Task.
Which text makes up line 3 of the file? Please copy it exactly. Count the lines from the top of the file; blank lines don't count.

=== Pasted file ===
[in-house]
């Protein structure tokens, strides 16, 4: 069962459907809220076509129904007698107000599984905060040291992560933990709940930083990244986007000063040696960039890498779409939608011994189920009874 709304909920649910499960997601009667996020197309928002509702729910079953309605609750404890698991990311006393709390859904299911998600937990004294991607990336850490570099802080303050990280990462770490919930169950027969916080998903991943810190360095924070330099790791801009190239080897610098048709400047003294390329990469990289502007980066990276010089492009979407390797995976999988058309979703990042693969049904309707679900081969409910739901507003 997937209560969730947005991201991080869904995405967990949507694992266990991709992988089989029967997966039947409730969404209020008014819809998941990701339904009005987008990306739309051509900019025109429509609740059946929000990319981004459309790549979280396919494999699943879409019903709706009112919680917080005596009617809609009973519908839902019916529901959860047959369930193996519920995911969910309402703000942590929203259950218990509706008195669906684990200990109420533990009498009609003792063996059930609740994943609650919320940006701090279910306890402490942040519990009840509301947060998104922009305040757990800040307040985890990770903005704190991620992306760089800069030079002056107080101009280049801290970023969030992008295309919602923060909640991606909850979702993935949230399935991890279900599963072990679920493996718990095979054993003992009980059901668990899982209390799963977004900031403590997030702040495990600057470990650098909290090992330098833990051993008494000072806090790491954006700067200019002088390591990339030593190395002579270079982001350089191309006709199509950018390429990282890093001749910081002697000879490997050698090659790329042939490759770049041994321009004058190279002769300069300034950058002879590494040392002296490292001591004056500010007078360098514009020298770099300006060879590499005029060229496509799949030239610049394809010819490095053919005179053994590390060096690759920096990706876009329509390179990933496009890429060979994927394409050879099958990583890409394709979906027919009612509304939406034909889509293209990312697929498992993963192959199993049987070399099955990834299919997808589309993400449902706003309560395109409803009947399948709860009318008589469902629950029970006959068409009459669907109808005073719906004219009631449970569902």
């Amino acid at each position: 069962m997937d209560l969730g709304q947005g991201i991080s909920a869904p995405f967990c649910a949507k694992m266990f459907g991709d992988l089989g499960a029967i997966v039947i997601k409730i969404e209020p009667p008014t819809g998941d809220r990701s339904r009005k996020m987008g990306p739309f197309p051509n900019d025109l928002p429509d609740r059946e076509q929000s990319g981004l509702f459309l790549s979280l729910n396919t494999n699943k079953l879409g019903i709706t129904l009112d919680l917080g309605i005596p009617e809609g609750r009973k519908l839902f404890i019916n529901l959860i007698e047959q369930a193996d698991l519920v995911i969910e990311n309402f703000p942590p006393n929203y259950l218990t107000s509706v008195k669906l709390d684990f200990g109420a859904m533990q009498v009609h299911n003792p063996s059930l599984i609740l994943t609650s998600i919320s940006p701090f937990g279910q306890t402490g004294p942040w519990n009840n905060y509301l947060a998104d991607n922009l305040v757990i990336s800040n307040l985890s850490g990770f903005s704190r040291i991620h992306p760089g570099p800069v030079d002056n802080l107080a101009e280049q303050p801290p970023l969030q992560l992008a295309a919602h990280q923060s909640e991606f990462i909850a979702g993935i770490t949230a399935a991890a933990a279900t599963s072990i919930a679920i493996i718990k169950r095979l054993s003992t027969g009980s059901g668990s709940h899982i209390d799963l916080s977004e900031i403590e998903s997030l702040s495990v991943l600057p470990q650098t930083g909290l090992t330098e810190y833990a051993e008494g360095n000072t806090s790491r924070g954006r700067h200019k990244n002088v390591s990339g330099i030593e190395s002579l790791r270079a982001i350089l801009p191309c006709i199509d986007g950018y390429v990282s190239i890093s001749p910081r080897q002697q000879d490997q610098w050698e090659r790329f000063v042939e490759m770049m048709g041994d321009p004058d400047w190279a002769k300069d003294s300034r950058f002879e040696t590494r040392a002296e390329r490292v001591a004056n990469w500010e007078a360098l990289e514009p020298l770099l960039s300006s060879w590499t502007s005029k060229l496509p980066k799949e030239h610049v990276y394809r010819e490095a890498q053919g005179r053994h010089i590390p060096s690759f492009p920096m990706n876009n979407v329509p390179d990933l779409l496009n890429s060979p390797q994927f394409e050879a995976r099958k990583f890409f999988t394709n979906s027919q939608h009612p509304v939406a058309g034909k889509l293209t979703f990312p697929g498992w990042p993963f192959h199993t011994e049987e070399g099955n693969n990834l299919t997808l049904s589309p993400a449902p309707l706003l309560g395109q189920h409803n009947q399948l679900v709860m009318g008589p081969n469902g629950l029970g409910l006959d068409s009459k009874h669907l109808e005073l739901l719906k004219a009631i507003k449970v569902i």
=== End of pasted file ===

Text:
């Amino acid at each position: 069962m997937d209560l969730g709304q947005g991201i991080s909920a869904p995405f967990c649910a949507k694992m266990f459907g991709d992988l089989g499960a029967i997966v039947i997601k409730i969404e209020p009667p008014t819809g998941d809220r990701s339904r009005k996020m987008g990306p739309f197309p051509n900019d025109l928002p429509d609740r059946e076509q929000s990319g981004l509702f459309l790549s979280l729910n396919t494999n699943k079953l879409g019903i709706t129904l009112d919680l917080g309605i005596p009617e809609g609750r009973k519908l839902f404890i019916n529901l959860i007698e047959q369930a193996d698991l519920v995911i969910e990311n309402f703000p942590p006393n929203y259950l218990t107000s509706v008195k669906l709390d684990f200990g109420a859904m533990q009498v009609h299911n003792p063996s059930l599984i609740l994943t609650s998600i919320s940006p701090f937990g279910q306890t402490g004294p942040w519990n009840n905060y509301l947060a998104d991607n922009l305040v757990i990336s800040n307040l985890s850490g990770f903005s704190r040291i991620h992306p760089g570099p800069v030079d002056n802080l107080a101009e280049q303050p801290p970023l969030q992560l992008a295309a919602h990280q923060s909640e991606f990462i909850a979702g993935i770490t949230a399935a991890a933990a279900t599963s072990i919930a679920i493996i718990k169950r095979l054993s003992t027969g009980s059901g668990s709940h899982i209390d799963l916080s977004e900031i403590e998903s997030l702040s495990v991943l600057p470990q650098t930083g909290l090992t330098e810190y833990a051993e008494g360095n000072t806090s790491r924070g954006r700067h200019k990244n002088v390591s990339g330099i030593e190395s002579l790791r270079a982001i350089l801009p191309c006709i199509d986007g950018y390429v990282s190239i890093s001749p910081r080897q002697q000879d490997q610098w050698e090659r790329f000063v042939e490759m770049m048709g041994d321009p004058d400047w190279a002769k300069d003294s300034r950058f002879e040696t590494r040392a002296e390329r490292v001591a004056n990469w500010e007078a360098l990289e514009p020298l770099l960039s300006s060879w590499t502007s005029k060229l496509p980066k799949e030239h610049v990276y394809r010819e490095a890498q053919g005179r053994h010089i590390p060096s690759f492009p920096m990706n876009n979407v329509p390179d990933l779409l496009n890429s060979p390797q994927f394409e050879a995976r099958k990583f890409f999988t394709n979906s027919q939608h009612p509304v939406a058309g034909k889509l293209t979703f990312p697929g498992w990042p993963f192959h199993t011994e049987e070399g099955n693969n990834l299919t997808l049904s589309p993400a449902p309707l706003l309560g395109q189920h409803n009947q399948l679900v709860m009318g008589p081969n469902g629950l029970g409910l006959d068409s009459k009874h669907l109808e005073l739901l719906k004219a009631i507003k449970v569902i």